In the interview, Vistel implied that the problem with reggaetón was that the Castro regime did not control it, and it was more popular than the music it did. “Son and salsa, jazz and rumba … receive great international recognition. That is the reality of Cuban music and Cuban musicians,” he asserted.
Only one sector of the population has escaped the government crackdown on reggaetón: members of the Castro family. Dictator Raúl Castro’s grandson Raúl Guillermo “The Crab” Rodríguez Castro, in particular, has become a reviled social media personality after his appearance on stage at a concert by Cuban reggaetón stars Gente de Zona. The city of Miami revoked the key to the city presented to the internationally-acclaimed group following their tolerance of the presence of a Castro at their concert.
Three years after banning everyone but the Castro family from listening to reggaetón, in a panel discussion covered in Granma, government officials lamented that censorship had failed. “Who is paying attention to traditional groups, so little reflected in our media?” one official argued. “Anybody would think that our national dance is reggaetón.”
The censorship failed because, much like in North Korea, Cubans use USB flash drives (known in Cuba as “paquetes,” or packages) to share cultural material the government banned. “As a form of civilian insurgency, portable speakers and other electronics flood the streets, [supermarket] lines, farmer’s markets, businesses … and public transport,” Cubanet explains in an article published Tuesday. Most are blasting reggaetón.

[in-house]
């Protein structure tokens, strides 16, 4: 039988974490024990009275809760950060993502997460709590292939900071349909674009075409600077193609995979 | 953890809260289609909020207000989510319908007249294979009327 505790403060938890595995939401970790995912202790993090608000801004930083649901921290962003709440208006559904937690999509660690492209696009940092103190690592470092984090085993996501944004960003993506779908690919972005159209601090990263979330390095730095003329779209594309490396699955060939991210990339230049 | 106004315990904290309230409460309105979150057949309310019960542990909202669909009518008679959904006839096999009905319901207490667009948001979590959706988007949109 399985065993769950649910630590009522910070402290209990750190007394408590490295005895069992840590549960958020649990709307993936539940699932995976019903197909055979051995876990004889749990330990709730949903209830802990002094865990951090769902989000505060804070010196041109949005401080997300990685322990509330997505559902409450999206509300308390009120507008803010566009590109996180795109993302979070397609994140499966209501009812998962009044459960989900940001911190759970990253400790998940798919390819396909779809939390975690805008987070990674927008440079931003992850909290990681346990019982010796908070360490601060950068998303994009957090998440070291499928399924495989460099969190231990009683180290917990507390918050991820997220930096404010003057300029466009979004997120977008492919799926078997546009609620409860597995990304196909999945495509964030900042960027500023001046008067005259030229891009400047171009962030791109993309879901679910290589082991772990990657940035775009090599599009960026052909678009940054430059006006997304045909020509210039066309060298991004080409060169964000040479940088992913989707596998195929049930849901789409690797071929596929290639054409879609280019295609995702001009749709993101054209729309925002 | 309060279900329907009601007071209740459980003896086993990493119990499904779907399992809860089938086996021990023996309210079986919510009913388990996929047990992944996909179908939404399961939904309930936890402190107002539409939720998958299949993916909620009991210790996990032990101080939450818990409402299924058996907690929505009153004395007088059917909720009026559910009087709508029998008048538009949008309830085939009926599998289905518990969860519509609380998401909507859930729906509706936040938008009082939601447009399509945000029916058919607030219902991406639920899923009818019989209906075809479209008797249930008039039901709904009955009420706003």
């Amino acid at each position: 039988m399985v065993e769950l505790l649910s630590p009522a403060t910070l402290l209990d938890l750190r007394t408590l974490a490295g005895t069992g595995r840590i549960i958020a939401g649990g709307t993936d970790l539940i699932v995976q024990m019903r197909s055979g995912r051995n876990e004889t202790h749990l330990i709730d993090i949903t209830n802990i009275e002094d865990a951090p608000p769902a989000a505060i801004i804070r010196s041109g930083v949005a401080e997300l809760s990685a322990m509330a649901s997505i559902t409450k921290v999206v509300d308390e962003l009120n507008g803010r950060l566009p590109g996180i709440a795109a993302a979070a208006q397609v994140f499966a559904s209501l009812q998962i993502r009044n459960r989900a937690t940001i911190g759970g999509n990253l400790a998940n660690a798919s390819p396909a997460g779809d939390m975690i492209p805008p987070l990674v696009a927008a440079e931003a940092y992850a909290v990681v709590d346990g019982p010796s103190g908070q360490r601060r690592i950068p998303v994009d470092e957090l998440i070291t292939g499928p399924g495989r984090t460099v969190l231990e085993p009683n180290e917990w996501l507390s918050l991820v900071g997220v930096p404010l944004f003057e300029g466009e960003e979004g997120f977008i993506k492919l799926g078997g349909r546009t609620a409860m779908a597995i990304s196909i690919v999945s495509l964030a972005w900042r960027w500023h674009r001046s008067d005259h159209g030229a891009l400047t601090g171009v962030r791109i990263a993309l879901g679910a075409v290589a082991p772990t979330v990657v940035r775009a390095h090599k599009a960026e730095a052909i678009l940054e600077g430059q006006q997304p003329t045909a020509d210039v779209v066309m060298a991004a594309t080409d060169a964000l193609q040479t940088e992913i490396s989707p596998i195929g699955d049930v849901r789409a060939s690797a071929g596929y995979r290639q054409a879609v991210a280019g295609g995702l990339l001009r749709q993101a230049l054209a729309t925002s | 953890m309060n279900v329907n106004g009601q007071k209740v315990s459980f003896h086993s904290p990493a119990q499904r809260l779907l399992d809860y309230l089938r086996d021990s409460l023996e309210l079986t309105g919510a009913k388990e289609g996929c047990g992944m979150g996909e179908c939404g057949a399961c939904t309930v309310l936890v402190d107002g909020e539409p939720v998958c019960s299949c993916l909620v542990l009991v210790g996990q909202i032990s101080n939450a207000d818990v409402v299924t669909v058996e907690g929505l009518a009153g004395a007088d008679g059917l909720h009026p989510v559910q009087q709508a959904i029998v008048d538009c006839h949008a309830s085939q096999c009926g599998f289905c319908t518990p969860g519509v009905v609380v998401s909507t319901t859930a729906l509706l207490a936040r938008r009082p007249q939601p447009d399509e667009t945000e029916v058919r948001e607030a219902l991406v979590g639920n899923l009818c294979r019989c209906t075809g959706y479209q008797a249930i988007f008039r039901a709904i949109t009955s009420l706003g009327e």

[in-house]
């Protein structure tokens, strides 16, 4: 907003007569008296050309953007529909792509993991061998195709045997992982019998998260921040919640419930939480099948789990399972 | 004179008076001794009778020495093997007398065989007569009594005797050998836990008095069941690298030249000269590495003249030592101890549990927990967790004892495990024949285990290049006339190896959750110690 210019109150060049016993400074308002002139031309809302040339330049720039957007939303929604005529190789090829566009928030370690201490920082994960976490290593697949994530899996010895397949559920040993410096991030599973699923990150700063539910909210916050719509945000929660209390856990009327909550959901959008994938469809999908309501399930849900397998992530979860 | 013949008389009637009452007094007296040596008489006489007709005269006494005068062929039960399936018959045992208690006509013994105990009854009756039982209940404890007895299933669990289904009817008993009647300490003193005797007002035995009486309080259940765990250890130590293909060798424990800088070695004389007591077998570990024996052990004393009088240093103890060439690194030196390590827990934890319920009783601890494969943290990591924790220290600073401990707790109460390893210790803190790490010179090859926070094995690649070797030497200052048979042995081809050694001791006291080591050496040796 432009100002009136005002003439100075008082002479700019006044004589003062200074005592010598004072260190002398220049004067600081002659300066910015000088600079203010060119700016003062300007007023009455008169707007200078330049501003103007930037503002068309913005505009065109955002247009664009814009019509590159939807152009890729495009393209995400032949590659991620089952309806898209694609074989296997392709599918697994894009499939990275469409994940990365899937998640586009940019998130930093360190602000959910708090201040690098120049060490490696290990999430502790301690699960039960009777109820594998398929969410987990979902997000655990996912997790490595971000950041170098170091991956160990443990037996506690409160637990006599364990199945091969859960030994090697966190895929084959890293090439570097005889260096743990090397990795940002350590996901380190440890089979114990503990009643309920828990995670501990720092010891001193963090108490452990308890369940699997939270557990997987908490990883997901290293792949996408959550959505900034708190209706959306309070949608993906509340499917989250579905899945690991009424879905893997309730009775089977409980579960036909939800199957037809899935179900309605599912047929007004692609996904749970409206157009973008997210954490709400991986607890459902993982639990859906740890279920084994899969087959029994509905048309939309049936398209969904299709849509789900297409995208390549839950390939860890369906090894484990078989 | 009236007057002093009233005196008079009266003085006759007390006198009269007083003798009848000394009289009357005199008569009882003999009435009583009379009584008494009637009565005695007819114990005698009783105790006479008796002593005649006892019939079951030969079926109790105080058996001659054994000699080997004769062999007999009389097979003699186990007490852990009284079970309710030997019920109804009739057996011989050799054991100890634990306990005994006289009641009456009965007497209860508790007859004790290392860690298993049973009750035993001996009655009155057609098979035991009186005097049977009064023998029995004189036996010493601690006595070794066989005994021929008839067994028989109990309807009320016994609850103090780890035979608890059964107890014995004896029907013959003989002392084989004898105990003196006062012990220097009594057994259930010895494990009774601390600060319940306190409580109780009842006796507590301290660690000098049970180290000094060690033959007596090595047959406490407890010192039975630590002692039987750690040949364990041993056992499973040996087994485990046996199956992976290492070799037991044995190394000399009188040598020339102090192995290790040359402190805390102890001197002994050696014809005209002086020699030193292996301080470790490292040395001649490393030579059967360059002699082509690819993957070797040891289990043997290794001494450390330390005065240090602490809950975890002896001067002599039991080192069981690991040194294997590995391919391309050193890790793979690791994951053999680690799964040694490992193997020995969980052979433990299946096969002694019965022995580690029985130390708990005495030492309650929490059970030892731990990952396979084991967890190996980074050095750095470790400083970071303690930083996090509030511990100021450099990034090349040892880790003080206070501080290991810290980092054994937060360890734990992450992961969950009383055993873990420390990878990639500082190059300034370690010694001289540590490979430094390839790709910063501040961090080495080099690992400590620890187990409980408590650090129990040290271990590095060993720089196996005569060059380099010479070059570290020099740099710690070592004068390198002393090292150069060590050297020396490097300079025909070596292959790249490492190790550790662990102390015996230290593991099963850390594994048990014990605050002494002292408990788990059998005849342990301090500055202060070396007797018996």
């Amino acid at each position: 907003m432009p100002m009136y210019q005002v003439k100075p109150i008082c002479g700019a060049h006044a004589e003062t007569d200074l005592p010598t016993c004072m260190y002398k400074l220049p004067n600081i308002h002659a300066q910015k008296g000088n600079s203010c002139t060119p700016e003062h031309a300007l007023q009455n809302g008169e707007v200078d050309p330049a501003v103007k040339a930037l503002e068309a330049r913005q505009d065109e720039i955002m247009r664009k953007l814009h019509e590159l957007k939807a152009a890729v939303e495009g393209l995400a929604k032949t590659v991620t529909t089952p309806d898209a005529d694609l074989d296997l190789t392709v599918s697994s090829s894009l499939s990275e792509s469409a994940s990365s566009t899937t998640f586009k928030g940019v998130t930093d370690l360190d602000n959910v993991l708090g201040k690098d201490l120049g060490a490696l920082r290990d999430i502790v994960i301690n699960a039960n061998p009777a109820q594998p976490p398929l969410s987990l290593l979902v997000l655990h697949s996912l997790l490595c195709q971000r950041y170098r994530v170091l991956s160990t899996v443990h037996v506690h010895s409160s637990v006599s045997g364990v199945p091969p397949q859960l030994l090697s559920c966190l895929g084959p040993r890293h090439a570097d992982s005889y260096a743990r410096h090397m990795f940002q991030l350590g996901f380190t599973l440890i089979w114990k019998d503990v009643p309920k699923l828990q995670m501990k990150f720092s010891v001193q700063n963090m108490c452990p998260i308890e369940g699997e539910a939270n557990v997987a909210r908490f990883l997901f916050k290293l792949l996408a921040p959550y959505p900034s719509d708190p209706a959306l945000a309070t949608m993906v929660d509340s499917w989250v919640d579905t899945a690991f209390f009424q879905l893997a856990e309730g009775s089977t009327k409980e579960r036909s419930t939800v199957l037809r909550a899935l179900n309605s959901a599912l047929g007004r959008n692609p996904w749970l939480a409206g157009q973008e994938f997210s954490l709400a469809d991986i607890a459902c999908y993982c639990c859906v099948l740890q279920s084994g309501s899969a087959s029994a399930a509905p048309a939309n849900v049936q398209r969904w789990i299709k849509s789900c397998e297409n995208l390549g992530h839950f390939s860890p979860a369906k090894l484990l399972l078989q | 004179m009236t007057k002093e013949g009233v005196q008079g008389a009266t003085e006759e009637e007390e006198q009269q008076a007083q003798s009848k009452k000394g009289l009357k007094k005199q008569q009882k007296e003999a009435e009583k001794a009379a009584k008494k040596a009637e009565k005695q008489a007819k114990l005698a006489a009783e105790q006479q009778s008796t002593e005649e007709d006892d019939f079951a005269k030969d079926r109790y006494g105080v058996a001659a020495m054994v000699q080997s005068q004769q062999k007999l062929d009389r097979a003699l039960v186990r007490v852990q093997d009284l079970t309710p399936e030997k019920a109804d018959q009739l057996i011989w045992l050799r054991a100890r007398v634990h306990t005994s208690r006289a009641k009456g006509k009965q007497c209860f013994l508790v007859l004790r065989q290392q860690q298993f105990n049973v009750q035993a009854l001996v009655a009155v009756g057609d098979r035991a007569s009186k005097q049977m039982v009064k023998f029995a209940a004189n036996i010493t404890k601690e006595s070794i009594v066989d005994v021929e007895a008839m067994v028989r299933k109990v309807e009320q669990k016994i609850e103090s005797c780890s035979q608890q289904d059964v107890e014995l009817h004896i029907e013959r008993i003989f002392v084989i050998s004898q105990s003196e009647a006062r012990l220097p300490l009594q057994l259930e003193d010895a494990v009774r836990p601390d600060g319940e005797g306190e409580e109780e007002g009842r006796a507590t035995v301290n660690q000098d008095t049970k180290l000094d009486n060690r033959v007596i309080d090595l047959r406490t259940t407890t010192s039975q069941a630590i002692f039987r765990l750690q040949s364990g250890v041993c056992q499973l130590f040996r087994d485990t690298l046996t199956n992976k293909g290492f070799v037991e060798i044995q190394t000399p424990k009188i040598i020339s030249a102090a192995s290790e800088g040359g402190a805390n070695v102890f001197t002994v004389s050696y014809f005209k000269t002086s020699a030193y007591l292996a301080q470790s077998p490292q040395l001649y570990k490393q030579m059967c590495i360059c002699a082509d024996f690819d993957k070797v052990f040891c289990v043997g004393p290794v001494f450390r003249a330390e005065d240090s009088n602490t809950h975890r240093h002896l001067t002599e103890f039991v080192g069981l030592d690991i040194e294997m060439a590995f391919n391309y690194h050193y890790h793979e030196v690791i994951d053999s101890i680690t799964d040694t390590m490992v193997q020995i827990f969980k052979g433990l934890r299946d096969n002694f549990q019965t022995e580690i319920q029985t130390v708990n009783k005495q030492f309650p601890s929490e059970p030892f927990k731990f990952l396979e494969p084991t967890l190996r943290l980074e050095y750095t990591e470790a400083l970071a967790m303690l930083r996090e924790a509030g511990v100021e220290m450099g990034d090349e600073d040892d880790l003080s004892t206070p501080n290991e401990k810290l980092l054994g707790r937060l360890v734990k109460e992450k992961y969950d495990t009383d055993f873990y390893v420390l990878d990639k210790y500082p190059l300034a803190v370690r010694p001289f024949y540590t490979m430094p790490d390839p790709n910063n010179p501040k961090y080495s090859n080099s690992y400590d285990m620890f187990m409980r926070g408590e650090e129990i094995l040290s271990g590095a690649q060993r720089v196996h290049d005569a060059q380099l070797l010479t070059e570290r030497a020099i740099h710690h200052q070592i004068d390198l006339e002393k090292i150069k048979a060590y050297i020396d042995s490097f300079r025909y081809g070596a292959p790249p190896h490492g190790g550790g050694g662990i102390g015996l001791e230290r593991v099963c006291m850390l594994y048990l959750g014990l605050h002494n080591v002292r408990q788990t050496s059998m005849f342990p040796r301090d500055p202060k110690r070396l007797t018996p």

Yomil y el Dany, featured on the banned song “Música Vital,” became famous after their singles became a staple on the most popular “paquetes” on the streets on Havana. They have nonetheless faced continued censorship.
“I have had conversations to defend us and defend the genre with the president of the Music Institute, I have gone to the Ministry of Culture thousands of times to ask for an interview, and for someone to give me a logical explanation,” a frustrated Yomil told an interviewer in December.
While the reggaetón group has faced government repression, the banning of “Música Vital” is particularly baffling because of the presence of Portuondo, precisely the sort of musician Havana imposes on the general population. Portuondo made her name as a vocalist in Buena Vista Social Club, a Cuban musical ensemble made up of older communists famous for, among other things, songs about the greatness of mass murderer Ernesto “Che” Guevara.
Portuondo has not commented publicly on the ban.
Buena Fe, the other musical act on the song, has also praised the Castro regime. Following his death, a member of the group issued a statement on social media reading, “Eternal glory to Fidel! Open the doors of history! They could not stop him when he was flesh and bone, now he is invincible.”
The Cuban government has not officially remarked on the ban either, or provided a public explanation. Officials have also not denied that the song will no longer play on state television and radio, the only legal media in the country.